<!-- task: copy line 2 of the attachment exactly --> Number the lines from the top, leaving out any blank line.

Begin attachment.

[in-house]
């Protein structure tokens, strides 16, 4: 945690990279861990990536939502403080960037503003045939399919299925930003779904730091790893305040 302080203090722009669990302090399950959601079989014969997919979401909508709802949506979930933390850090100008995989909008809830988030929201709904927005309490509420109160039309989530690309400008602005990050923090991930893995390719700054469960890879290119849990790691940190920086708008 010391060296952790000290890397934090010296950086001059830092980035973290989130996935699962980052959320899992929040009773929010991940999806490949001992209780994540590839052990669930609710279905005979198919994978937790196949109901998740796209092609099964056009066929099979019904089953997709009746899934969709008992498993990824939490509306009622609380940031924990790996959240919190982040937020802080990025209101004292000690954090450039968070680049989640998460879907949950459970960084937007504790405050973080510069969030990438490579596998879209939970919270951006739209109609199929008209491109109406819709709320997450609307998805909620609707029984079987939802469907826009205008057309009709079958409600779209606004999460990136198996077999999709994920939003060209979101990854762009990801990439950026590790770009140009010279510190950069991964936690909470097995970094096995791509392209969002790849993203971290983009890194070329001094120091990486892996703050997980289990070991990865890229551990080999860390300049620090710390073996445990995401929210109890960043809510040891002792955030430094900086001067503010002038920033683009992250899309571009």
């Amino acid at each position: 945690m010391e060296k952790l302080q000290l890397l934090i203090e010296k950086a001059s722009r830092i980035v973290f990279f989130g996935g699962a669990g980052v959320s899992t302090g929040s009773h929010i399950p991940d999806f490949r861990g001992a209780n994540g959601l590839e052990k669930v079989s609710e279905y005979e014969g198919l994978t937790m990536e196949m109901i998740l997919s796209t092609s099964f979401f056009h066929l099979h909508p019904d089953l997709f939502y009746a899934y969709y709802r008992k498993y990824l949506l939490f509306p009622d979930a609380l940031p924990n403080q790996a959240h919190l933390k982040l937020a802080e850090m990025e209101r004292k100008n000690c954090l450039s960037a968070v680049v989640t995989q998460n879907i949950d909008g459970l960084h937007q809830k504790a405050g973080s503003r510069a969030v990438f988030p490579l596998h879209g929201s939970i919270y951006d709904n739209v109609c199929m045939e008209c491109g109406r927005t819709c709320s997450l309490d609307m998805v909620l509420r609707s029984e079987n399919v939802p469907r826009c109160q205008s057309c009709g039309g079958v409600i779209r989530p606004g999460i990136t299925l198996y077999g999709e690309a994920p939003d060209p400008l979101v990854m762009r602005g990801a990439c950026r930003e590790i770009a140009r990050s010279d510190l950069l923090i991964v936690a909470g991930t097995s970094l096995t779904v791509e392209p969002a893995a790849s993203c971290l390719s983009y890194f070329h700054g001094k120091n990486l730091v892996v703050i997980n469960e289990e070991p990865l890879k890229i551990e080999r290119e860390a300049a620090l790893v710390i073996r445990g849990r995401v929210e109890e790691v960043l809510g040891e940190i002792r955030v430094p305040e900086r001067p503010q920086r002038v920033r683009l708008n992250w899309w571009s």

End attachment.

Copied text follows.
């Protein structure tokens, strides 16, 4: 945690990279861990990536939502403080960037503003045939399919299925930003779904730091790893305040 302080203090722009669990302090399950959601079989014969997919979401909508709802949506979930933390850090100008995989909008809830988030929201709904927005309490509420109160039309989530690309400008602005990050923090991930893995390719700054469960890879290119849990790691940190920086708008 010391060296952790000290890397934090010296950086001059830092980035973290989130996935699962980052959320899992929040009773929010991940999806490949001992209780994540590839052990669930609710279905005979198919994978937790196949109901998740796209092609099964056009066929099979019904089953997709009746899934969709008992498993990824939490509306009622609380940031924990790996959240919190982040937020802080990025209101004292000690954090450039968070680049989640998460879907949950459970960084937007504790405050973080510069969030990438490579596998879209939970919270951006739209109609199929008209491109109406819709709320997450609307998805909620609707029984079987939802469907826009205008057309009709079958409600779209606004999460990136198996077999999709994920939003060209979101990854762009990801990439950026590790770009140009010279510190950069991964936690909470097995970094096995791509392209969002790849993203971290983009890194070329001094120091990486892996703050997980289990070991990865890229551990080999860390300049620090710390073996445990995401929210109890960043809510040891002792955030430094900086001067503010002038920033683009992250899309571009």